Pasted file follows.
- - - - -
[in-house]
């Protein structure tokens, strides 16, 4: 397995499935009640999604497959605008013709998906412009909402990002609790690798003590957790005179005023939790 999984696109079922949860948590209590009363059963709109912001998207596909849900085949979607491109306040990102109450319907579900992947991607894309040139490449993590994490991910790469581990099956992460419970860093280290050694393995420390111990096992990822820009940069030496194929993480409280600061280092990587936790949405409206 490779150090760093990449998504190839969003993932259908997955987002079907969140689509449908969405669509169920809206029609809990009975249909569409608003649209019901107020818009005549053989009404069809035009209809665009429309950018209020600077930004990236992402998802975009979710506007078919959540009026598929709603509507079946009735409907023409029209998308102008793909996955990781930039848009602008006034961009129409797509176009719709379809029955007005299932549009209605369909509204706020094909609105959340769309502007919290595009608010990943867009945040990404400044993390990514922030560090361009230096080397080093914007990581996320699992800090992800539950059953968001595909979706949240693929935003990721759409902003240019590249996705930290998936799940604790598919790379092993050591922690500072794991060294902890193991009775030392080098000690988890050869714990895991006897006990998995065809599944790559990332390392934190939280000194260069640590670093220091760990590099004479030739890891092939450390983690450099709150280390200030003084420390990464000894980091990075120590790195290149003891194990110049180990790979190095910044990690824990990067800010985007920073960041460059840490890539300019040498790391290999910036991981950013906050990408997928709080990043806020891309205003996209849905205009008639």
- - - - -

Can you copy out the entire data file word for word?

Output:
[in-house]
């Protein structure tokens, strides 16, 4: 397995499935009640999604497959605008013709998906412009909402990002609790690798003590957790005179005023939790 999984696109079922949860948590209590009363059963709109912001998207596909849900085949979607491109306040990102109450319907579900992947991607894309040139490449993590994490991910790469581990099956992460419970860093280290050694393995420390111990096992990822820009940069030496194929993480409280600061280092990587936790949405409206 490779150090760093990449998504190839969003993932259908997955987002079907969140689509449908969405669509169920809206029609809990009975249909569409608003649209019901107020818009005549053989009404069809035009209809665009429309950018209020600077930004990236992402998802975009979710506007078919959540009026598929709603509507079946009735409907023409029209998308102008793909996955990781930039848009602008006034961009129409797509176009719709379809029955007005299932549009209605369909509204706020094909609105959340769309502007919290595009608010990943867009945040990404400044993390990514922030560090361009230096080397080093914007990581996320699992800090992800539950059953968001595909979706949240693929935003990721759409902003240019590249996705930290998936799940604790598919790379092993050591922690500072794991060294902890193991009775030392080098000690988890050869714990895991006897006990998995065809599944790559990332390392934190939280000194260069640590670093220091760990590099004479030739890891092939450390983690450099709150280390200030003084420390990464000894980091990075120590790195290149003891194990110049180990790979190095910044990690824990990067800010985007920073960041460059840490890539300019040498790391290999910036991981950013906050990408997928709080990043806020891309205003996209849905205009008639």